There have plenty of great stage 17’s at the Tour de France in recent times. Often it contains the final mountain top finish of the race so has the potential for plenty of drama. So I had to choose two stages for today:
Stage 17 of the 2008 Tour de France had all the ingredients to turn it into a classic. It was was one of the closes races in years, only 8 seconds separated Frank Schleck in 1st and Cadel Evans in 3rd and the top five were all within 1 minute 13 seconds of each other. It was also the final mountain stage with its finale taking part on Alpe d’Huez. Perfect.
The battle to win the Tour that day was going to be between the climbers and the time trialists. Frank Schleck, his CSC teammate Carlos Sastre and Bernhard Kohl knew they needed to put time into Evans and Denis Menchov as the penultimate stage that year was going to a 53 km test against the clock. It was reckoned 2 minutes would have done the trick.
Schleck and Sastre had the advantage of having the strongest team. They had been aided well in the mountains by Frank’s younger brother. Andy Schleck was taking part in his first Tour and held the white jersey. There is a little mentioned story that tells of Frank Schleck proclaiming to some journalists: “If you think I am good then wait till you see my brother”. Andy was living up to his hype. Cadel Evans’ Silence-Lotto team by contrast had been letting him down every time the road went up.
Continue reading “Tour de Past, Stage 17. The Final Mountain Stage.”
Andy Schleck was my favourite Tour rider for a while. It’s always good to see young riders come through and especially if they are gifted climbers. By 2010 he had won the previous two white jerseys and finished 2nd in 2009. He just needed another small step up to become overall champion but near the top of the Port de Balès on stage 15 he succumbed to the rotten luck, indecision and poor judgement that plague his career and rob him of a glittering palmarès.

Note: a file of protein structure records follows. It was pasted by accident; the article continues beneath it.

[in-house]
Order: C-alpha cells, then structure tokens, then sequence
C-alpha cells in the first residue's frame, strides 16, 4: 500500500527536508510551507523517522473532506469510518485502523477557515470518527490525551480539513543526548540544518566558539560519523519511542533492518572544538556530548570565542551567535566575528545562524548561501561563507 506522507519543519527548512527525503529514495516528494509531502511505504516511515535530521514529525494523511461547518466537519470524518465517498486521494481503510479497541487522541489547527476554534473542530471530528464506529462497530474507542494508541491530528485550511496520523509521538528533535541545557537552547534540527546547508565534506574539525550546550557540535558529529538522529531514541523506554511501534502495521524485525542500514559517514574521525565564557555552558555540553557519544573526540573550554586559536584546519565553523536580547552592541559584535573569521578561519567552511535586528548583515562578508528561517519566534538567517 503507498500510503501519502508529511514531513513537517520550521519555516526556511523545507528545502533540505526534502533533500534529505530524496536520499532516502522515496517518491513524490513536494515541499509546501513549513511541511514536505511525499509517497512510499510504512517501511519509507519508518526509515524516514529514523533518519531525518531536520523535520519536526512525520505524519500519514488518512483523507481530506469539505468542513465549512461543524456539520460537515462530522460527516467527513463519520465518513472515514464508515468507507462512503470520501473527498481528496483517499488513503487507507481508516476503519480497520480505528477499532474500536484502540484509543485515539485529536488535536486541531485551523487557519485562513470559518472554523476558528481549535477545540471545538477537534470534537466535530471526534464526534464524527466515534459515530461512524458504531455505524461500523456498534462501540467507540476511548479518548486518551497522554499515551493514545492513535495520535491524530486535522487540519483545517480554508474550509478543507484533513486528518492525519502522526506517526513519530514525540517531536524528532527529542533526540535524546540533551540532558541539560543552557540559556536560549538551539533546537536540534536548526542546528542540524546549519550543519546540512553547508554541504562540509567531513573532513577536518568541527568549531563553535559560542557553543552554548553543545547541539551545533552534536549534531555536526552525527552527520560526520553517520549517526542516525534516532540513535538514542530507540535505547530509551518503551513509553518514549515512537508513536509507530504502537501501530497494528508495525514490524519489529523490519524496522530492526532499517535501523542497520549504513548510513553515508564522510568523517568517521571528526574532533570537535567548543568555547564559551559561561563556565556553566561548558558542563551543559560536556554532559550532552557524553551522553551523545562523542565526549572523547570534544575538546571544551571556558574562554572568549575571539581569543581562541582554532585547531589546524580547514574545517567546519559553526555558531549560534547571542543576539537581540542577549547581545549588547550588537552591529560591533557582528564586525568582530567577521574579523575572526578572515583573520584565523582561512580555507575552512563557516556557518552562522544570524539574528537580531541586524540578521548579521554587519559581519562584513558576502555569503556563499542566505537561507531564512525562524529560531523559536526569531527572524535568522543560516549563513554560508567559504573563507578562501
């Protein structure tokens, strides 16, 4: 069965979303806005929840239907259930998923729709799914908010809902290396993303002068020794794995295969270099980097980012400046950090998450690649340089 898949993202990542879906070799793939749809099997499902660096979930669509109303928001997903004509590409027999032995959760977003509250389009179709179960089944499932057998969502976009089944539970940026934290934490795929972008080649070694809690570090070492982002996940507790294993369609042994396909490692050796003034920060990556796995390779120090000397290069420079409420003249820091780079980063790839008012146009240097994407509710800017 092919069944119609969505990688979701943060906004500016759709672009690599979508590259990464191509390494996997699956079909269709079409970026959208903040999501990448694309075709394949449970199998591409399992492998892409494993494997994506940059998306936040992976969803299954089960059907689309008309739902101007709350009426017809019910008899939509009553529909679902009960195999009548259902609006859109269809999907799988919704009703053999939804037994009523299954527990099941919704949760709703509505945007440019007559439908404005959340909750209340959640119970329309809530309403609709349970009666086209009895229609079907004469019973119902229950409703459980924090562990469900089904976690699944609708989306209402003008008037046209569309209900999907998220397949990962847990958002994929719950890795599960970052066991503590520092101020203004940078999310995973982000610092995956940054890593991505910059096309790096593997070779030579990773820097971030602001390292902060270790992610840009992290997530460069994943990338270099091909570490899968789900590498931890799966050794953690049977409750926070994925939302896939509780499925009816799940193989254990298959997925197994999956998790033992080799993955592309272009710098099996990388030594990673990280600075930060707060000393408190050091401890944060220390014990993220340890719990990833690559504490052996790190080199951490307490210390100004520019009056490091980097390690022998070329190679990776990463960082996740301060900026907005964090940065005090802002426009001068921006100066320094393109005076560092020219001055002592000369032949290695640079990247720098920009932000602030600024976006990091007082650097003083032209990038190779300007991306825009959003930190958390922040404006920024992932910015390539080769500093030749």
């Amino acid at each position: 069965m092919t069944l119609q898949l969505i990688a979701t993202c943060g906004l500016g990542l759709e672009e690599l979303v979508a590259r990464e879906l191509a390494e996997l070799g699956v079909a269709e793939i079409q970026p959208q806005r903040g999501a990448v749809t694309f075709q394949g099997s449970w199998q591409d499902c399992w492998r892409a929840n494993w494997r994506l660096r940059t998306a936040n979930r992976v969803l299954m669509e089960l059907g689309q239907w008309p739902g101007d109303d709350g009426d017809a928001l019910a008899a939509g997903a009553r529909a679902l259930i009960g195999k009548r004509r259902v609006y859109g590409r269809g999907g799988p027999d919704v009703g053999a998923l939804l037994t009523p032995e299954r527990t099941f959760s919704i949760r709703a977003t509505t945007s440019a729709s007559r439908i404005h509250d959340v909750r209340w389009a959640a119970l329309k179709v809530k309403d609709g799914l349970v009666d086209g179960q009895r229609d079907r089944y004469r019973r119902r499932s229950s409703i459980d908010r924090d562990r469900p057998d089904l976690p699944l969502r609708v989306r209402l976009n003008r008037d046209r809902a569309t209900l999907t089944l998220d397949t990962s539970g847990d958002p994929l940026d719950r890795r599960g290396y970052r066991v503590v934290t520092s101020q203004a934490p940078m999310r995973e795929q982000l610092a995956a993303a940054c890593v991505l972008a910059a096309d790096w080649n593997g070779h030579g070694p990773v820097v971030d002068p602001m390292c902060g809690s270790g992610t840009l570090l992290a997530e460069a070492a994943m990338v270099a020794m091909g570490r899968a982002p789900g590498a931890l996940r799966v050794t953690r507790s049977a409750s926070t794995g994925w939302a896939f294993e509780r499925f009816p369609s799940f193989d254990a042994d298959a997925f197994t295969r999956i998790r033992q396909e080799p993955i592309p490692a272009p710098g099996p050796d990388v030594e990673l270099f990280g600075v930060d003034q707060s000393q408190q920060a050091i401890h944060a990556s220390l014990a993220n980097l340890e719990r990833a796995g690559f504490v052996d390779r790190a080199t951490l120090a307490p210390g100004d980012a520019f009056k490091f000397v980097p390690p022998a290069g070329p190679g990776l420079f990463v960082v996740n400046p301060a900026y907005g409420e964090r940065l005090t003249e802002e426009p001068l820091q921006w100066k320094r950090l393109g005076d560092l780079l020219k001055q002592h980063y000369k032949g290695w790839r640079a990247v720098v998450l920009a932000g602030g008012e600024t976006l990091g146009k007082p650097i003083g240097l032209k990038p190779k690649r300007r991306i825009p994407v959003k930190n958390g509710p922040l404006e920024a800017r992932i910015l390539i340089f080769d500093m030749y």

At the start of the day, The second of four Pyrenean stages which would decide the race, Schleck had a stage win and was in yellow with Alberto Contador 31 seconds behind. With the next best rider Samuel Sánchez a further 2 minutes back it seemed the the winner of the Tour would be either Schleck or Contador, who were close friends.
As the French Champion Thomas Voeckler who had attacked out of the days break neared the top of the Port de Balès Schleck attacked out of the group of favourites. It was a strong move and he quickly put a gap on his rivals but he quickly came to a sudden halt. His chain had jumped off his drive-train and soon rider after rider were steaming passed him as tried to continue, unsure what to do. He got off his bike, tried to sort out the issue, got back on, got off again, managed fix things before getting going to chase down Contador. After his pursuit up the rest of the climb, down the other side and along the valley to the finish in Bagnères-de-Luchon he lost 39 seconds and the yellow jersey to his Spanish pal. He was now 2nd and the top two positions would remain the same all the way to the finish in Paris where Contador won by, 39 seconds.
Continue reading “Tour de Past, Stage 15. 2010, Chaingate.”
First published 3rd July 2016. This year is Fabian Cancellaras last as a pro rider meaning that the position of Patron of the peloton will become available. It is difficult to see who will take over. Chris Froome is too nicey nicey, Quintana comes across as too quiet and none of the riders seem to like Vincenzo Nibali. Maybe there is no need for … Continue reading Tour de Past, Stage 2. 2010, Cancellara the patron.